On October 10 the justice minister presented a draft law to abolish the death penalty.
Palestinians remain subject to wide-ranging restrictions on housing and work despite limited efforts by the authorities to relax some of the labor restrictions. Palestinians from the Nahr al-Bared refugee camp-destroyed in the 2007 battle between the Lebanese army and the armed Fatah al-Islam group-are living in dire conditions while they wait for the camp to be rebuilt. The Lebanese government appealed in June to international donors for US$445 million for the reconstruction of the camp, but only US$113 million has been pledged at this writing.
In August the Lebanese authorities agreed to issue temporary identity cards to Palestinian refugees in Lebanon without any legal documentation. The decision should improve the legal status of at least 3,000 Palestinians in Lebanon who had previously lived in constant fear of arrest.
An estimated 50,000 Iraqis live in Lebanon. The United Nations High Commissioner for Refugees (UNHCR) recognizes all Iraqis from central and southern Iraq seeking asylum in Lebanon as refugees on a prima facie basis. However, Lebanon does not give legal effect to UNHCR's recognition of Iraqi refugees and generally treats the vast majority of them as illegal immigrants subject to arrest. The number of detained Iraqis in Lebanon decreased in 2008 following the release of more than 200 Iraqis between March and September as part of a regularization of foreign nationals in Lebanon.
The UN-appointed international commission continues its investigations into the killing of former prime minister Rafiq Hariri in 2005 and other politically motivated assassinations, but it has not named any official suspects. Its final report is due on December 2. The tribunal to try those responsible for the Hariri killing, established by the UN Security Council in June 2007, is expected to start operating in 2009.
Four former heads of Lebanese intelligence and security services-Gen. `Ali al-Hajj, Gen. Raymond Azar, Brigadier Gen. Jamil al-Sayyed, and Gen. Mustafa Hamdan-as well as two civilians-Ahmad and Mahmud Abdel-`Al-remain in detention without charge following their arrest in 2005 on suspicion of their involvement in Hariri's assassination. In March the UN Working Group on Arbitrary Detention called their continued detention without charge "arbitrary" and "unjust."
Another civilian, Ibrahim Jarjoura, is also in detention since January 2006 on the accusation of making false statements to the international commission.
Discrimination against Women
Despite women's active participation in all aspects of Lebanese society, discriminatory provisions continue to exist in personal status laws, nationality laws, and penal laws relating to violence in the family. Current Lebanese law does not allow Lebanese women to confer nationality on either their spouses or children. As a result, thousands of children born to Lebanese mothers and foreign fathers are denied full access to education, healthcare, and residency.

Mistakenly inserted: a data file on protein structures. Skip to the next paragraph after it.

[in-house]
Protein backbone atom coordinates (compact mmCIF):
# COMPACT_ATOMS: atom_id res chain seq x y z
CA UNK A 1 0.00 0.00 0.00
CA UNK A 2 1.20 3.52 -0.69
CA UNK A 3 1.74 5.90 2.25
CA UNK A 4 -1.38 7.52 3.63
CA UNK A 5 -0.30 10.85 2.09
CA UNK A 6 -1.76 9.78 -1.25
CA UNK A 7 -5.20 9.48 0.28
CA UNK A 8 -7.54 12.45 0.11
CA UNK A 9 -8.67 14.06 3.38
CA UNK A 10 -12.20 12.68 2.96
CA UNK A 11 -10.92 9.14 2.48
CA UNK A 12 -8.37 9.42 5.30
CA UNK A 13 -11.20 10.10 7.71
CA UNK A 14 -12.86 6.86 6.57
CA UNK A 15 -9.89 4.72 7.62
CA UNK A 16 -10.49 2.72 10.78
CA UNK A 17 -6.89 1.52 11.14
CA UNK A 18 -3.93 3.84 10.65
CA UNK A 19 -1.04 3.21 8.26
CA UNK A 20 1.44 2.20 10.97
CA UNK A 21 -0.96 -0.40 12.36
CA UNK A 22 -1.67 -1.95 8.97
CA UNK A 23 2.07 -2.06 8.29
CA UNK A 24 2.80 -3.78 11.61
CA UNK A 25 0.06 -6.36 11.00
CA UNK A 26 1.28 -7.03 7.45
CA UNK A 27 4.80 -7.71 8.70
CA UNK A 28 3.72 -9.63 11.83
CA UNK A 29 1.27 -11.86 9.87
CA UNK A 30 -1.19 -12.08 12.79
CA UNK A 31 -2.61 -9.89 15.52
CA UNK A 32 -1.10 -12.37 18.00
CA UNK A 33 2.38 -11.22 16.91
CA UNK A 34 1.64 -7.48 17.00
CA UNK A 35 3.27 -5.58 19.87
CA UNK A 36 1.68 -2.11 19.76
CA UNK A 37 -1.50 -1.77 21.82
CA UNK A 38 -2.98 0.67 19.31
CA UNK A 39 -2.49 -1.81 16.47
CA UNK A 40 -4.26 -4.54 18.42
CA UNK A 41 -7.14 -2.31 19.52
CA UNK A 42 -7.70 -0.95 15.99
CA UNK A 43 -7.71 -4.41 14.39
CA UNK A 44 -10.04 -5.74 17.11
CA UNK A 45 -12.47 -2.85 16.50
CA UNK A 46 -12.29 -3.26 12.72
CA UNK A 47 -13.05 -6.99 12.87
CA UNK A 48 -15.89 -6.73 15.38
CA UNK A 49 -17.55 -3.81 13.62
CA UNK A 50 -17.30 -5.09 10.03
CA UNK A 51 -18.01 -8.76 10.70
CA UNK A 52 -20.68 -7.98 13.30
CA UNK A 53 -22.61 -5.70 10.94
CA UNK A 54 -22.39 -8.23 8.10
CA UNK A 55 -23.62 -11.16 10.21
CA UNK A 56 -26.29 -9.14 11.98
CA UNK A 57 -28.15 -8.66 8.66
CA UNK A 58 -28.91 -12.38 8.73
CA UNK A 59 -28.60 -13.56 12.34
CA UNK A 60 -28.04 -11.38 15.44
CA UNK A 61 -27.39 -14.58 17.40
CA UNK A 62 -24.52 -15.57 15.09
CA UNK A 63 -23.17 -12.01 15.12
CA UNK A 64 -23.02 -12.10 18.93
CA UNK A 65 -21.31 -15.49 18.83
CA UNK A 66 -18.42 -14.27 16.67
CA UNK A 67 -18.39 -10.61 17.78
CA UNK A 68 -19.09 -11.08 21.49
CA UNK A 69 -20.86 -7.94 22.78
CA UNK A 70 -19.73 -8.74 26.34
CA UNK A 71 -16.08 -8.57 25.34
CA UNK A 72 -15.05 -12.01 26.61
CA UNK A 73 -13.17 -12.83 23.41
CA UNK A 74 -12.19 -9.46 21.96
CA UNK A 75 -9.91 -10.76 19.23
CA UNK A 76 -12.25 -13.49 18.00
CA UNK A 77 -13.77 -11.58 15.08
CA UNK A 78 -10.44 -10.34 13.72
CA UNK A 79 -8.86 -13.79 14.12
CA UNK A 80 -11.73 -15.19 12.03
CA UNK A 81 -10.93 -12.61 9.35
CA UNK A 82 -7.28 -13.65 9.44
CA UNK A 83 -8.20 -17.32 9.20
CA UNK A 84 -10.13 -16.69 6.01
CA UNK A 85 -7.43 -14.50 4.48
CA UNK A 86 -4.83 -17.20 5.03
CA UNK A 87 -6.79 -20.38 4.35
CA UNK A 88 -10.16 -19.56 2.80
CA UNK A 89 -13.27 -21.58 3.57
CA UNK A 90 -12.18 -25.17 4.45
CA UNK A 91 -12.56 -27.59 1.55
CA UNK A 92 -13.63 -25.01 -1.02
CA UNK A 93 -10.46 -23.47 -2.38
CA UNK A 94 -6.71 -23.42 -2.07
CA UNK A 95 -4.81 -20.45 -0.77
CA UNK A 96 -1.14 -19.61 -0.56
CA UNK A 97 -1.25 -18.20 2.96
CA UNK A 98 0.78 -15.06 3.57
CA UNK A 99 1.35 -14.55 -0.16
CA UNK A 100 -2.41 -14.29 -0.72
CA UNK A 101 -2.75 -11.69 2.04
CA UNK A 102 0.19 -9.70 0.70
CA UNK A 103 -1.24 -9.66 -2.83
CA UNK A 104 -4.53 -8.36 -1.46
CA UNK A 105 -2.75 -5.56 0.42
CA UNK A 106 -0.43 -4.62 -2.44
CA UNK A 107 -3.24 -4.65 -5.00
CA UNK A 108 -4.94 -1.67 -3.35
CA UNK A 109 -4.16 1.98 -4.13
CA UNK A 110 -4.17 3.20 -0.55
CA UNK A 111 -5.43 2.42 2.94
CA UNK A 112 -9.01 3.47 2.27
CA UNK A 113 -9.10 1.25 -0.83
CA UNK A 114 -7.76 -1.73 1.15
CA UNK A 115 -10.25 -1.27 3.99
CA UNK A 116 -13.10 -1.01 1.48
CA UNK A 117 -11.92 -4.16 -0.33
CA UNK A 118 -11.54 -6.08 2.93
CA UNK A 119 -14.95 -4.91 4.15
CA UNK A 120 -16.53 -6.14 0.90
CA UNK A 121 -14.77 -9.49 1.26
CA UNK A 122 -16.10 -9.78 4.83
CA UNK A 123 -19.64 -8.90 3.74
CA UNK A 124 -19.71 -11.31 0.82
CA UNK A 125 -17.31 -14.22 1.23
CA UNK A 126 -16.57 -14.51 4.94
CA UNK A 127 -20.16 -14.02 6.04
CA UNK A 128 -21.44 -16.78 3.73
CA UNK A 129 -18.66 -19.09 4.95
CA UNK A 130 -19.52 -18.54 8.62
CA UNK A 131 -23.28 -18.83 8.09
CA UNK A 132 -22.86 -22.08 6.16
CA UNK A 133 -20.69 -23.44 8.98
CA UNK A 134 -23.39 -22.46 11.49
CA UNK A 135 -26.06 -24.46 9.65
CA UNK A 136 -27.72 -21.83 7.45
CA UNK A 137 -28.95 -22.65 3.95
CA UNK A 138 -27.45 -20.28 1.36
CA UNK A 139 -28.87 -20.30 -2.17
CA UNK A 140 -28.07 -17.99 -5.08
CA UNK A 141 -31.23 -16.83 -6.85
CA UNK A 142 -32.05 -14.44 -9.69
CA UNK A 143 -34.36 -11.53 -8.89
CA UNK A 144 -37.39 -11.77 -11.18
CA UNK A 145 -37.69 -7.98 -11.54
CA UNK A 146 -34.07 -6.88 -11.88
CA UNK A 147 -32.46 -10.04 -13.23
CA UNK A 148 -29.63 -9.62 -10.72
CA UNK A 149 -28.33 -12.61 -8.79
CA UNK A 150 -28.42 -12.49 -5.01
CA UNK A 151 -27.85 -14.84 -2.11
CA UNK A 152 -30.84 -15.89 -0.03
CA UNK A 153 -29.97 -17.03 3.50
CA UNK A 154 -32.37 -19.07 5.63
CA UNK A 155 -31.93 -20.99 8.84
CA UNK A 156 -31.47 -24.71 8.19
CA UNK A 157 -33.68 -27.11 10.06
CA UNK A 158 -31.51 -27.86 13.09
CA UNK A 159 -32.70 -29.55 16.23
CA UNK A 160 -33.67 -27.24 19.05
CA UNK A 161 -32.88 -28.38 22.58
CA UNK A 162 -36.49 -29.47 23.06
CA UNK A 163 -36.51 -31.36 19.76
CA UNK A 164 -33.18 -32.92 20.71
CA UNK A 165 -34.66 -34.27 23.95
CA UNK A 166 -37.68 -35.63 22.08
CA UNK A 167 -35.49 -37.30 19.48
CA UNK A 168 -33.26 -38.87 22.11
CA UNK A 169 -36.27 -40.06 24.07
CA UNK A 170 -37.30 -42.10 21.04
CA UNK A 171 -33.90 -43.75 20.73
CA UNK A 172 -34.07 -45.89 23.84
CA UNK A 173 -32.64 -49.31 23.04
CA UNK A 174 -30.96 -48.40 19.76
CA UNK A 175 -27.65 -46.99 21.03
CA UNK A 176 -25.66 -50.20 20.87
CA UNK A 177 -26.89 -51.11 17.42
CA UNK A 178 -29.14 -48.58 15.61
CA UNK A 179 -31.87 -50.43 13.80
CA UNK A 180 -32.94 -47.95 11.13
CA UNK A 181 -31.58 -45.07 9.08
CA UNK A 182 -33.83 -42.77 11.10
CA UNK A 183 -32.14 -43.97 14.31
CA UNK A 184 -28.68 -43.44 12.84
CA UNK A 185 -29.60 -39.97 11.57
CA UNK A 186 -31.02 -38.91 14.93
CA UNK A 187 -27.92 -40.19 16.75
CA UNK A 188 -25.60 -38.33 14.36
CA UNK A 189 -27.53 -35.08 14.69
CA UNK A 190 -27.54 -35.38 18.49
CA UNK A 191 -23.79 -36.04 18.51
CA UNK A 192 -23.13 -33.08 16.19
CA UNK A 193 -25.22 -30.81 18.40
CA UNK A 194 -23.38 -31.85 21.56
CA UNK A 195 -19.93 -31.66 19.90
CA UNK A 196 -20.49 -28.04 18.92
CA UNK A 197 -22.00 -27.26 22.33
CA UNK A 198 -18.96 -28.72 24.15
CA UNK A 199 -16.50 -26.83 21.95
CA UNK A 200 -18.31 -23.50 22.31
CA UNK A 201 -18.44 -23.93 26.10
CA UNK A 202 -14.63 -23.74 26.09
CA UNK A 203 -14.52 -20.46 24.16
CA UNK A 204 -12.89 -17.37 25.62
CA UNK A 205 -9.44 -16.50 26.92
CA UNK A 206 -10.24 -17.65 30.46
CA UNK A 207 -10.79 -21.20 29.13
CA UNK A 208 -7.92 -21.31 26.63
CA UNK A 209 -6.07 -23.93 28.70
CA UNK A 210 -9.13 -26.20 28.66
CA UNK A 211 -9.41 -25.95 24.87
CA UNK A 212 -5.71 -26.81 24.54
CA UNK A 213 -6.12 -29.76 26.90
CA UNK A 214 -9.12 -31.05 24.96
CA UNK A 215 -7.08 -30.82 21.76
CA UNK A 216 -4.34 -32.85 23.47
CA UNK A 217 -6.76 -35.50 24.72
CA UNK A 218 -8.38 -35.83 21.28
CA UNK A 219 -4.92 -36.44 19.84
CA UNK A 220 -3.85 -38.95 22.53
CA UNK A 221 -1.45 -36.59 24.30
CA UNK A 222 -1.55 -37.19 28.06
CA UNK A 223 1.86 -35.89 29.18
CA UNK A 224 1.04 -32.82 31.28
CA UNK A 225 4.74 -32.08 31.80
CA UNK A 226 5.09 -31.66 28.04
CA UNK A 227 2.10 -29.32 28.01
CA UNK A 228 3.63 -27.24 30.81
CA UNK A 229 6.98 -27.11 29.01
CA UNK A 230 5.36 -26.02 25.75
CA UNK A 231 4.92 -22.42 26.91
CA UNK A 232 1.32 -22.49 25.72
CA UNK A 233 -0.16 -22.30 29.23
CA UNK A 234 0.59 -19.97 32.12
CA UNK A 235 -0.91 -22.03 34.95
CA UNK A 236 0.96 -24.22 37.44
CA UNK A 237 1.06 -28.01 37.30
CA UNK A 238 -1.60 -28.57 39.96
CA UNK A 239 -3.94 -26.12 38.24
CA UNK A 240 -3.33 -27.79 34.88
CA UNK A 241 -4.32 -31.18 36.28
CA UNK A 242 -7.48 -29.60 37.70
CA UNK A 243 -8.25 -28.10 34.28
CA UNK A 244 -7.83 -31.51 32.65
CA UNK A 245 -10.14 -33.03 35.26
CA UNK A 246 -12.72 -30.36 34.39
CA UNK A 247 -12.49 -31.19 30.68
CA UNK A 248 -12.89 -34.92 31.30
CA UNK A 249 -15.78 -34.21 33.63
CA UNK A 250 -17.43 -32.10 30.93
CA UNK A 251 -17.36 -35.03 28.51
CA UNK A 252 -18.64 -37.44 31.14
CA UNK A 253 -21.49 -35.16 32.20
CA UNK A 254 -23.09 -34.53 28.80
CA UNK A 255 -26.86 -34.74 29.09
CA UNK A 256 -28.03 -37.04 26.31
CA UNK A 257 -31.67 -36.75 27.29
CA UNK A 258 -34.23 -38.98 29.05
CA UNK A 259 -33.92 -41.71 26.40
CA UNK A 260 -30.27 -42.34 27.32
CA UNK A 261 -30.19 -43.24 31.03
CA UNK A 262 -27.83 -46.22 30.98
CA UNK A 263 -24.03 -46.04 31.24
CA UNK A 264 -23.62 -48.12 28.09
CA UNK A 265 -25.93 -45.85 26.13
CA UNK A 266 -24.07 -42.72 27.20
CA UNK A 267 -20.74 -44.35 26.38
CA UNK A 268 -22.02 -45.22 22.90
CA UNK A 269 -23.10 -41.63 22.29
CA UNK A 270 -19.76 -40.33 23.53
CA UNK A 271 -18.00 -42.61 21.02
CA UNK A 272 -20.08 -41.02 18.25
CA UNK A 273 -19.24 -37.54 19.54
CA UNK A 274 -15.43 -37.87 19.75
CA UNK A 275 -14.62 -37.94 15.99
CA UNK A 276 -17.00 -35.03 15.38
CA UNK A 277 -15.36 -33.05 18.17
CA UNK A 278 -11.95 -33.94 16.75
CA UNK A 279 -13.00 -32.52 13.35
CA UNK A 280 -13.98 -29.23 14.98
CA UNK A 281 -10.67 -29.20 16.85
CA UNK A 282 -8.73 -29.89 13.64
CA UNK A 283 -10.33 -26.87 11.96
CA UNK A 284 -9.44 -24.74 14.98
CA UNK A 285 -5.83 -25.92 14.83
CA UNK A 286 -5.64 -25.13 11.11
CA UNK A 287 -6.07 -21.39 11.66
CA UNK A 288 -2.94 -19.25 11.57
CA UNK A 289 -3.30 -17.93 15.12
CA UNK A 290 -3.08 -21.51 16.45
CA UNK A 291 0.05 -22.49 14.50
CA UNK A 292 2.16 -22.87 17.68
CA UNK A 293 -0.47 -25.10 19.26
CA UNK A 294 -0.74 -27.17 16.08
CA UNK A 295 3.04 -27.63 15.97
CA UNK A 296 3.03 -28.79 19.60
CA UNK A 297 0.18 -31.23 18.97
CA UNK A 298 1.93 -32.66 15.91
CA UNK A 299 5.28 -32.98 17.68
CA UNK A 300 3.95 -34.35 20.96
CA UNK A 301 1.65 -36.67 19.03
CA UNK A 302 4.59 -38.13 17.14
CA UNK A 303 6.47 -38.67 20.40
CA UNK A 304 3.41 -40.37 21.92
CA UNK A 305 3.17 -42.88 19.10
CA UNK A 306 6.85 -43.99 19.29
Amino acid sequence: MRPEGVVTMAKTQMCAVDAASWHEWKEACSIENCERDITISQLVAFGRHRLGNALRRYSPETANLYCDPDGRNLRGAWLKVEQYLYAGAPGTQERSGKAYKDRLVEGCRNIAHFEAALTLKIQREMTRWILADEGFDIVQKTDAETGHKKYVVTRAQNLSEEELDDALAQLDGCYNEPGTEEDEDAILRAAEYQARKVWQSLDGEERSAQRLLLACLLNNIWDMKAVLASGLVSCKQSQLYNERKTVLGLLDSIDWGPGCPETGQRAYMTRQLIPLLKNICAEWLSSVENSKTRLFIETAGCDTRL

Migrant domestic workers face exploitation and abuse by employers, including excessive hours of work, non-payment of wages, and restrictions on their liberty. Many women migrants suffer physical and sexual abuse at the hands of employers, in a climate of impunity for employers. At least 45 migrant domestic workers died in Lebanon in 2008, a majority of whom committed suicide or died while trying to escape.
Key International Actors
Multiple international and regional actors compete for influence in Lebanon.
France, the United States, and the European Union are key supporters of the Lebanese government and provide assistance for a wide range of programs, including armed forces training, torture prevention seminars, and civil society activities. However, these countries have not used their leverage to push Lebanon to adopt concrete measures to improve its human rights record, such as investigating specific allegations of torture or adopting laws that respect the rights of refugees or migrant workers.
Regionally, Syria, Iran, and Saudi Arabia maintain strong influences on Lebanese politics through their local allies. After three tense years, Lebanese-Syrian relations improved in 2008 and the two countries agreed on October 15 to establish diplomatic relations following French mediation. Qatar emerged as a new powerbroker after its successful mediation of the fighting in May.
The UN Security Council continues to follow up on the implementation of Resolution 1559, which calls among other things for the Lebanese government to extend its control over all Lebanese territory. UN peacekeepers are still present in large numbers at Lebanon's southern border.